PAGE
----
A home-based protocol for temporomandibular disorders involves the use of thermal therapy*.


Be sure the temperature is comfortable, testing the heat pack in your wrists. There is no need to burn the skin! Moist heat has better penetration and will give you better relief.

Here some ideas on how to prepare a heat pack:

  1. If you use an electrical heating pad, include a moist towel to avoid dry heat.
  2. If you want to do your own heat pack, put a wet small towel in a plastic bag (do not close it completely), and microwave for 30 seconds. Then remove it from the bag and use it over the painful site.
  3. You can also submerge a towel in warm water and use it as your heat pack.
  4. There are many options in the market, such as hydrocollator bags filled with heat-retaining stones. You can keep them in hot water and wrap them in a dry cloth to protect your skin. Also, there are a big variety of microwavable heat packs available.

Moist heat increases circulation and helps to reduce muscle spasm.

Take the opportunity to rest and relax as the moist heat softens the muscles and improve blood circulation.

Apply the heat pack to the painful site for 20 minutes, three times per day.
Apply the heat pack to the painful site for 20 minutes, three times per day.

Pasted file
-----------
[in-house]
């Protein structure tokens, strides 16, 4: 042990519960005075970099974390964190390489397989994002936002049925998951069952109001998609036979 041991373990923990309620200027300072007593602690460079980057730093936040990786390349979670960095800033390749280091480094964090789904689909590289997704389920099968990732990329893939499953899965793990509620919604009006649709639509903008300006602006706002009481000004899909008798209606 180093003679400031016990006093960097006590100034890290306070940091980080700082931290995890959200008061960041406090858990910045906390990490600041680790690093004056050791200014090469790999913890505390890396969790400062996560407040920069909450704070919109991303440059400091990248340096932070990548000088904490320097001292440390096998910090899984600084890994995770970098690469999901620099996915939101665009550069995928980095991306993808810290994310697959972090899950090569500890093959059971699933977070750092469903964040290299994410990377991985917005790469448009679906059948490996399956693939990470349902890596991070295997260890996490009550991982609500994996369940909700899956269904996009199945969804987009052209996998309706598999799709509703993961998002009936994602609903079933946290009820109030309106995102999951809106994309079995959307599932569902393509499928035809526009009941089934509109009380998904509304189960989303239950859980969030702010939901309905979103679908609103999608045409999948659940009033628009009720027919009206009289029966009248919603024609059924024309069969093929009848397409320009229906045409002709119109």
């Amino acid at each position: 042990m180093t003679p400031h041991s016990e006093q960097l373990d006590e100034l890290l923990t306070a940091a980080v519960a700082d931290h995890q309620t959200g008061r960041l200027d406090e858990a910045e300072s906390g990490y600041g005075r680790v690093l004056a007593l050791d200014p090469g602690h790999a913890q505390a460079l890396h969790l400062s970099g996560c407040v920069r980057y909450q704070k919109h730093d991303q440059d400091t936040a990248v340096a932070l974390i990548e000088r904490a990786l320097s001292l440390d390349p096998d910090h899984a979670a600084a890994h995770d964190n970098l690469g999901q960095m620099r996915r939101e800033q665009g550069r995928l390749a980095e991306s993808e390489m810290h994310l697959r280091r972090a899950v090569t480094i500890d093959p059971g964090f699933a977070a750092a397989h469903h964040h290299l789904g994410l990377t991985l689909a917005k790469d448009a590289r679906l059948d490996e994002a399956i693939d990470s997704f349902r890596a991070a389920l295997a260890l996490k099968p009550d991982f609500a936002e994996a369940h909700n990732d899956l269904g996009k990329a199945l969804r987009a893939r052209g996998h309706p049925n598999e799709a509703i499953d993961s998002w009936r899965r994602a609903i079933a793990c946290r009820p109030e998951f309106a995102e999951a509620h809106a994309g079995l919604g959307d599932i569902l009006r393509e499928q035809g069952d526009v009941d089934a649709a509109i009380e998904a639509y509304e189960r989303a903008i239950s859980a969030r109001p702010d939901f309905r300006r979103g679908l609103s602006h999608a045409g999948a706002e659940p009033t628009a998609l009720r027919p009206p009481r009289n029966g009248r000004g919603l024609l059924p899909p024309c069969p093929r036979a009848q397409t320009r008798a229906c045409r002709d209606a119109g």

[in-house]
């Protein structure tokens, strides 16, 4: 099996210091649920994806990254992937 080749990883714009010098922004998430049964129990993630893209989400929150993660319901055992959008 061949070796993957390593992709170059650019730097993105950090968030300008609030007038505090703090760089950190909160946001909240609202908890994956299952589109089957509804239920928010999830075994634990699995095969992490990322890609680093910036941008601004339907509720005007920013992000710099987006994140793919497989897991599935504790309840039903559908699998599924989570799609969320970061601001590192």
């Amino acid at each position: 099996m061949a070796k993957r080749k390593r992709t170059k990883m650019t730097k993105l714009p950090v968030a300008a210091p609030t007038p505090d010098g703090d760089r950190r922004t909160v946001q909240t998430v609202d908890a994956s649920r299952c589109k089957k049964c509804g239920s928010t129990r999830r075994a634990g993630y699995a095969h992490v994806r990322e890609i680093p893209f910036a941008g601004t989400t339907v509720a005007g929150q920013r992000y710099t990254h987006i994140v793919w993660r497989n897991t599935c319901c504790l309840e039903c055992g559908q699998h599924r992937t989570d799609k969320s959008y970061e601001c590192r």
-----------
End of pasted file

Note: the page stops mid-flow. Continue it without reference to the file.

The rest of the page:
Apply the cold for short periods (5 minutes), up to 6 times per day.


The cold will decrease nerve activity, prevent inflammation, and reduce pain.

Here some ideas on how to prepare a cold pack:

  1. There are many ice gel packs available in the market, mostly in plastic bags. Keep it in the fridge (not freezer).
  2. A can of cold soda might be a good option. You can use a towel around it to protect your skin.
  3. You can put some ice cubes in a dry towel and use it as an ice pack.
  4. You can get a thermal bag and fill it with ice cubes or very cold water

* Use the thermal therapy as instructed by your physician.

Disclaimer: The information and resources contained on this website are for informational purposes only and are not intended to assess, diagnose, or treat any medical and/or mental health disease or condition. The use of this website does not imply nor establish any type of provider-client relationship. Furthermore, the information obtained from this site should not be considered a substitute for a thorough medical and/or mental health evaluation by an appropriately credentialed and licensed professional. Commercial supporters are not involved in the content development or editorial process.